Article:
Why We Have Been Discouraged from Putting a Stake In the Ground for Smaller Churches

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The idiom, “stake in the ground,” has its origins where someone would claim ownership, responsibility, or priority. For example, tent dwellers would put stakes in the ground to pitch their tents. Everything within the stakes was their land or home. Likewise, homesteaders would put stakes in the ground to mark off their newly claimed land.

At Church Answers, we have put a stake in the ground for smaller churches. In no way are we abandoning larger churches; we simply are being intentional about providing resources for smaller churches. That is our stake in the ground. 

When I was CEO of Lifeway, we put several stakes in the ground. For example, we created Lifeway Research so we could help churches and Christians understand trends and directions of congregations and believers. We created the Gospel Project, our stake in the ground for a theologically robust Bible study curriculum. We commissioned a new Bible translation, the Christian Standard Bible, our stake in the ground for a translation that balanced accuracy and readability.

As we have emphasized the importance and resourcing of smaller churches at Church Answers, we have heard from well-intending people that this emphasis is not a good idea. Let me share with you some of the objections. I will then comment with my responses.

  • “More people are attending larger churches.” Only 8% of American churches have an attendance above 250, but the majority of churchgoers do attend larger churches. So, we understand the objection. But we see a move back to smaller church gatherings. We would rather partner with smaller churches to help them reach more people rather than assume they don’t have the capability to grow.
  • “It’s not good business to focus on smaller churches.” We get it. We would do better financially to put our focus exclusively on larger churches. One person suggested to us we could not stay in business with a smaller church focus. We may be naïve, but we are trusting God instead of a business model. We have already been blessed to have several individuals and churches donate to our sister non-profit organization, Revitalize Network (www.revitalizenetwork.org), to help us provide resources at a much lower cost.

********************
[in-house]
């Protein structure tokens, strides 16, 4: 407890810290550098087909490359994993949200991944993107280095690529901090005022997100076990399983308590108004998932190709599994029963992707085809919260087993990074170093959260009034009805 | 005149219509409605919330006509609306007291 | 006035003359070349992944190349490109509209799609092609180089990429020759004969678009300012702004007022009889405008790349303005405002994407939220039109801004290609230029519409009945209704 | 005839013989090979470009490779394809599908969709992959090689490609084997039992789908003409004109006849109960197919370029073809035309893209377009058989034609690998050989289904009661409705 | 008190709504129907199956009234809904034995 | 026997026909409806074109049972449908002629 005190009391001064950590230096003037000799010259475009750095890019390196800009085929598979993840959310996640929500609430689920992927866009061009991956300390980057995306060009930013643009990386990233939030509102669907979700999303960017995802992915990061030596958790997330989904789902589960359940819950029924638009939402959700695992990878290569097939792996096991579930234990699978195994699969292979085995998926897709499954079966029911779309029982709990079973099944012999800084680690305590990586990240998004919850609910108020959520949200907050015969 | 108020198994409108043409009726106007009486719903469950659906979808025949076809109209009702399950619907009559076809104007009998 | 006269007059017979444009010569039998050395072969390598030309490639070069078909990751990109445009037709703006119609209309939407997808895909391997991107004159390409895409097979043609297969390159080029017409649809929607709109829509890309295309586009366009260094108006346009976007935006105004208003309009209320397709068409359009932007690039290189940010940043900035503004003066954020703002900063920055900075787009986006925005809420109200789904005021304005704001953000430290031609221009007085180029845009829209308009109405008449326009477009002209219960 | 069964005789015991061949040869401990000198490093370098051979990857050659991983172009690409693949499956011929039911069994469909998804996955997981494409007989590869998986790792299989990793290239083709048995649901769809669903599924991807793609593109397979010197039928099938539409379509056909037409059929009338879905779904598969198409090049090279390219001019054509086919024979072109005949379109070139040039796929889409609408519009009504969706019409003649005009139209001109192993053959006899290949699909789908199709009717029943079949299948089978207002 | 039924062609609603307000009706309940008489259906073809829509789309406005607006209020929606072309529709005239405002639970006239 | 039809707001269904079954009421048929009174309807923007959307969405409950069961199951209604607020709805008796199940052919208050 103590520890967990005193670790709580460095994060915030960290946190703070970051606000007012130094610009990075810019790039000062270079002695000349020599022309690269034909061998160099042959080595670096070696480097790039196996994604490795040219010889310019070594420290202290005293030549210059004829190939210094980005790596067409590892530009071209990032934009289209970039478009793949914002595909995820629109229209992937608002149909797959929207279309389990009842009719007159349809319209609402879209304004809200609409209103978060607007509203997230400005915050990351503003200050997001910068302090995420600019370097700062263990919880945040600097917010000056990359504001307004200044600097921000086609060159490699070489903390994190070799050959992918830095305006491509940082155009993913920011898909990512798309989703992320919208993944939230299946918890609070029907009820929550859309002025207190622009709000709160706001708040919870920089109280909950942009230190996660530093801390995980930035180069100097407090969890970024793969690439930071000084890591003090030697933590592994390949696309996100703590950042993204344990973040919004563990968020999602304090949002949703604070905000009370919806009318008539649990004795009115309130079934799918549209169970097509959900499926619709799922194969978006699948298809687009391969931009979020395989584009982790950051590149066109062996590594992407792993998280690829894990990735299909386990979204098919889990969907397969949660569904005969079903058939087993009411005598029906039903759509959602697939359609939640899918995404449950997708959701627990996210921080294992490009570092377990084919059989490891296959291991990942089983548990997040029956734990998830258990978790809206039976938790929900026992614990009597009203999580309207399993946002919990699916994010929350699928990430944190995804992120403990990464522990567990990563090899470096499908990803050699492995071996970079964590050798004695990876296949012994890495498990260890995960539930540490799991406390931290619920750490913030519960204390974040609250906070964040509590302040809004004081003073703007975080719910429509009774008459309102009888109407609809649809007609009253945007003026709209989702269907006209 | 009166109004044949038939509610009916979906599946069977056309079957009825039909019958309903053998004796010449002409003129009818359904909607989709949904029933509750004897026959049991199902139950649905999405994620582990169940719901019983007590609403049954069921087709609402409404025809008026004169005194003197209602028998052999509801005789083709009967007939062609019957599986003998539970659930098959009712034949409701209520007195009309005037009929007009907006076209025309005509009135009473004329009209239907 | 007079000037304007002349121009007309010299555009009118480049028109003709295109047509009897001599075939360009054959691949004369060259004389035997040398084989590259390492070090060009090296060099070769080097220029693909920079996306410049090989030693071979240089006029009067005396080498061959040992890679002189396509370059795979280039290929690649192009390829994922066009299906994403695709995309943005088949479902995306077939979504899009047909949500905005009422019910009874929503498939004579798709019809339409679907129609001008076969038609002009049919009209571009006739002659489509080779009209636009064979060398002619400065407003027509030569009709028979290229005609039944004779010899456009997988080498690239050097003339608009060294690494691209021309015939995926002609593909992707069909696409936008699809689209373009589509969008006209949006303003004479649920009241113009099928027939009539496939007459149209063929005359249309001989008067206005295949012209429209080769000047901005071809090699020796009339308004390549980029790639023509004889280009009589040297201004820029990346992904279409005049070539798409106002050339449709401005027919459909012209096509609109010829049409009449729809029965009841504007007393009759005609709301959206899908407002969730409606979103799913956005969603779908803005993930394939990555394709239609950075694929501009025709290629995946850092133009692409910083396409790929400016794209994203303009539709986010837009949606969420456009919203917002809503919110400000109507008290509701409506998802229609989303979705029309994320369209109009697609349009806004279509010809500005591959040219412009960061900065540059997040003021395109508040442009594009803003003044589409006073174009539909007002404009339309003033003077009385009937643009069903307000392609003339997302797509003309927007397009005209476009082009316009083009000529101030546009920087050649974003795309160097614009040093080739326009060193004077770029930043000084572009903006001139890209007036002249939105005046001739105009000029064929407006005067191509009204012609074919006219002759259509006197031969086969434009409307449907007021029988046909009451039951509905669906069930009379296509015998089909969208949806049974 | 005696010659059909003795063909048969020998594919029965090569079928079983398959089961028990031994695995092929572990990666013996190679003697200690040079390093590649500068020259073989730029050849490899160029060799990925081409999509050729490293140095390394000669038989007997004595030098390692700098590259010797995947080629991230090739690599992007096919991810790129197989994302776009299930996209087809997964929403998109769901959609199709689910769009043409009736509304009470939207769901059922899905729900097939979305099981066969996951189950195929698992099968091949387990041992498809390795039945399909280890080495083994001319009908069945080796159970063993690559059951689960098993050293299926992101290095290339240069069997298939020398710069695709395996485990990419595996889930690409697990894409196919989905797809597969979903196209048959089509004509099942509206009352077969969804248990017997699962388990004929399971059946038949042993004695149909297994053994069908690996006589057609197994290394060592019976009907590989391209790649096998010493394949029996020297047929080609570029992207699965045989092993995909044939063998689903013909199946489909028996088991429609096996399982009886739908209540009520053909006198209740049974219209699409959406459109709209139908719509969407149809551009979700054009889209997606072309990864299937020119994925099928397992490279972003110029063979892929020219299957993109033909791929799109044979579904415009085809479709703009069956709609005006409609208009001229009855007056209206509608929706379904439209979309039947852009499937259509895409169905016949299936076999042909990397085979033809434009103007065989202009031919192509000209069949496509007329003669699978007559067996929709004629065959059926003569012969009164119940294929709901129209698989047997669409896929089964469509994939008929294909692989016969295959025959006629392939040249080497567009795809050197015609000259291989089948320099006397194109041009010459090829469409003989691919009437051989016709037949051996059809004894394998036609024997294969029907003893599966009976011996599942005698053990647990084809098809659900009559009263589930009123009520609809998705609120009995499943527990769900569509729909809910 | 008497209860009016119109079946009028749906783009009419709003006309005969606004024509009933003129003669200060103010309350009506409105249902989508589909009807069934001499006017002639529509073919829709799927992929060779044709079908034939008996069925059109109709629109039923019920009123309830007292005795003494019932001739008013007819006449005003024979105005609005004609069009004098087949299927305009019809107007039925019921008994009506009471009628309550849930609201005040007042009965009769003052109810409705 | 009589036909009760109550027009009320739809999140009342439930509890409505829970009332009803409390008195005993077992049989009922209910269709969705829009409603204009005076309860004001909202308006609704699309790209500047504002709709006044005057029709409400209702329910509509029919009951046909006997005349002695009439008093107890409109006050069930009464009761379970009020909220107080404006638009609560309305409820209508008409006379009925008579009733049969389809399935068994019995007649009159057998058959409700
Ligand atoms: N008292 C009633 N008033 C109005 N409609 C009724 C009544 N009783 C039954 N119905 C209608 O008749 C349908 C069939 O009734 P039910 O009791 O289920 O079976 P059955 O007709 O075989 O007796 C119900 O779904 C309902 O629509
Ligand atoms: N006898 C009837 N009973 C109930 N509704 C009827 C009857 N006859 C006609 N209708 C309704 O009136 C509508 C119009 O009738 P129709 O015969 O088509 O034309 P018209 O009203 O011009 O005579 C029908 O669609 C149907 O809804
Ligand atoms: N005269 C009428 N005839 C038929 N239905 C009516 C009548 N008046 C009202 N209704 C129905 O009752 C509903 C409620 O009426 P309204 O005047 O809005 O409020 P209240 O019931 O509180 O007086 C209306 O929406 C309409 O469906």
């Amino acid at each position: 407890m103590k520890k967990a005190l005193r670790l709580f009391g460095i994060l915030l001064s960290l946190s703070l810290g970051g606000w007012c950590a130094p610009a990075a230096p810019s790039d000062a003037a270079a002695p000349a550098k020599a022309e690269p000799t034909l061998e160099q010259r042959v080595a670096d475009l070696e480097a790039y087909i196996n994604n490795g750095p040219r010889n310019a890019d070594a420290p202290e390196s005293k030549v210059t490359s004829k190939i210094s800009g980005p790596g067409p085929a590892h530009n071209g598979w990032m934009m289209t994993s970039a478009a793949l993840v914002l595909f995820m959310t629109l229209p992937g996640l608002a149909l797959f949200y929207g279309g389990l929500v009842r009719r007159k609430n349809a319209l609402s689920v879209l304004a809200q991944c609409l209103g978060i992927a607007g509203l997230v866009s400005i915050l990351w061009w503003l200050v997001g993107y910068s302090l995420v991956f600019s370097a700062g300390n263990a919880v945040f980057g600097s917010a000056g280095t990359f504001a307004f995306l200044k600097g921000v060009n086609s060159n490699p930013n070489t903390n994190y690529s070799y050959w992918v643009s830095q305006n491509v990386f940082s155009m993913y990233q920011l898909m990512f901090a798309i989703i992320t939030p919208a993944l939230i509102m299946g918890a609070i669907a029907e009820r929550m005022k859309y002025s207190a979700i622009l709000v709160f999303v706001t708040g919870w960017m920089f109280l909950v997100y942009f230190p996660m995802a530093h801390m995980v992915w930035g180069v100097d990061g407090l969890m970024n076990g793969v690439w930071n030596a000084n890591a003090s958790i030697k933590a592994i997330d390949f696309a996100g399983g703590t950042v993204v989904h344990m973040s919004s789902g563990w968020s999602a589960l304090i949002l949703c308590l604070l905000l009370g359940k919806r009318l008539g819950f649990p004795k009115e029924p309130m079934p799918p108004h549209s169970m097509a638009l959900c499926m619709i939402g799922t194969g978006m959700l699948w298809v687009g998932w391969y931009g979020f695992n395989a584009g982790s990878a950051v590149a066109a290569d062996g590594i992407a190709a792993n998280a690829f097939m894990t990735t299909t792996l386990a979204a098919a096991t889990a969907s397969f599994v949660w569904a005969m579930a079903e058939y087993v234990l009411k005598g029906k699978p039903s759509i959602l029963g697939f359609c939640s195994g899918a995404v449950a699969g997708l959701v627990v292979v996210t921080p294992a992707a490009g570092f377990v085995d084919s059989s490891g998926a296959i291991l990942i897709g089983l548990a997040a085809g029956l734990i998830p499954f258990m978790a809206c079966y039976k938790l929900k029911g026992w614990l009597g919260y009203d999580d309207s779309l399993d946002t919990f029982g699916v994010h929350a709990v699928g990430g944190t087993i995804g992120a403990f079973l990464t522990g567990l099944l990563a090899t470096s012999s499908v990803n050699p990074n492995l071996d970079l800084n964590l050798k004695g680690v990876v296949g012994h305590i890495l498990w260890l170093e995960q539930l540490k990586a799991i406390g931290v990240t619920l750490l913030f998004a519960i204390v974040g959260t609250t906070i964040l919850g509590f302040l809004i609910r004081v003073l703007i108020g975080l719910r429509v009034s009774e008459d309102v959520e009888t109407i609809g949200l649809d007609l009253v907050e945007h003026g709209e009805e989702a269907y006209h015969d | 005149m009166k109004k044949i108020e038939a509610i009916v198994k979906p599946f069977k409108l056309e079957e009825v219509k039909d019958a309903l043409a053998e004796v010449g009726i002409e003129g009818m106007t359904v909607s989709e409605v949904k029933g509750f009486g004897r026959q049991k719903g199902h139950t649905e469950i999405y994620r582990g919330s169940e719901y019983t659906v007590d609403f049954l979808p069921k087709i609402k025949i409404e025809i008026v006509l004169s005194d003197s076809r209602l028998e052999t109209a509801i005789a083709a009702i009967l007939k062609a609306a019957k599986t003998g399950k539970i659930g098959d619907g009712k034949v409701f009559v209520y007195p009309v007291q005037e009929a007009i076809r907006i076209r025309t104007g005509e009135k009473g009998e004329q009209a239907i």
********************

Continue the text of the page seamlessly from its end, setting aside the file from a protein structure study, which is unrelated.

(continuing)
• “Many smaller churches are barely surviving.” Again, that is a true statement. Instead of surrendering to the inevitability of church closings, we are choosing to do everything in God’s power to help these churches survive and thrive. And if some of these churches are indeed about to die, we seek to be a part of a great church adoption movement.
  • “Smaller churches do not have the resources to train their leaders and equip their laity.” Again, this statement may be a current reality, but why do we have to accept such a hopeless condition as a future reality?  One of the reasons we launched Church Answers University (www.churchanswers.university) was to provide ministry training and theological education that is affordable, attainable, and achievable.

In the near future, I will share with you two more of our stakes in the ground: partnering with global churches and emphasizing personal and church evangelism. 

For now, hear me clearly. There is great hope for smaller churches. In many ways their health will parallel the health of all churches in America.

We believe in the smaller churches. We will partner with local churches. We believe in the leaders of smaller churches.

There is much hope for smaller churches. 

And we believe the best is yet to come.

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